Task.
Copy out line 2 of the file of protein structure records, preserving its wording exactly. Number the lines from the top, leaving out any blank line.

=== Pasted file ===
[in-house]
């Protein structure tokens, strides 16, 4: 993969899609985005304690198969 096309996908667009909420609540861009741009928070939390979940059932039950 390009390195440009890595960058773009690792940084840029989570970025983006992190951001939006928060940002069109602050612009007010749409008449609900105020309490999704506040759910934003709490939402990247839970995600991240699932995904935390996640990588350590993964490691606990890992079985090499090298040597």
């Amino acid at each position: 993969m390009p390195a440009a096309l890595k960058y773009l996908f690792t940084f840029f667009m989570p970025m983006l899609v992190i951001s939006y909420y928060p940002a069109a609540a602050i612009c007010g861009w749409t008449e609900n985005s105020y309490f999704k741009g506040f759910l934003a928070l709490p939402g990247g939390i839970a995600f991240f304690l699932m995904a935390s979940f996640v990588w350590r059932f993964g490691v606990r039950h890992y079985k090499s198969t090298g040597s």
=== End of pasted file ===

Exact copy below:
């Protein structure tokens, strides 16, 4: 993969899609985005304690198969 096309996908667009909420609540861009741009928070939390979940059932039950 390009390195440009890595960058773009690792940084840029989570970025983006992190951001939006928060940002069109602050612009007010749409008449609900105020309490999704506040759910934003709490939402990247839970995600991240699932995904935390996640990588350590993964490691606990890992079985090499090298040597």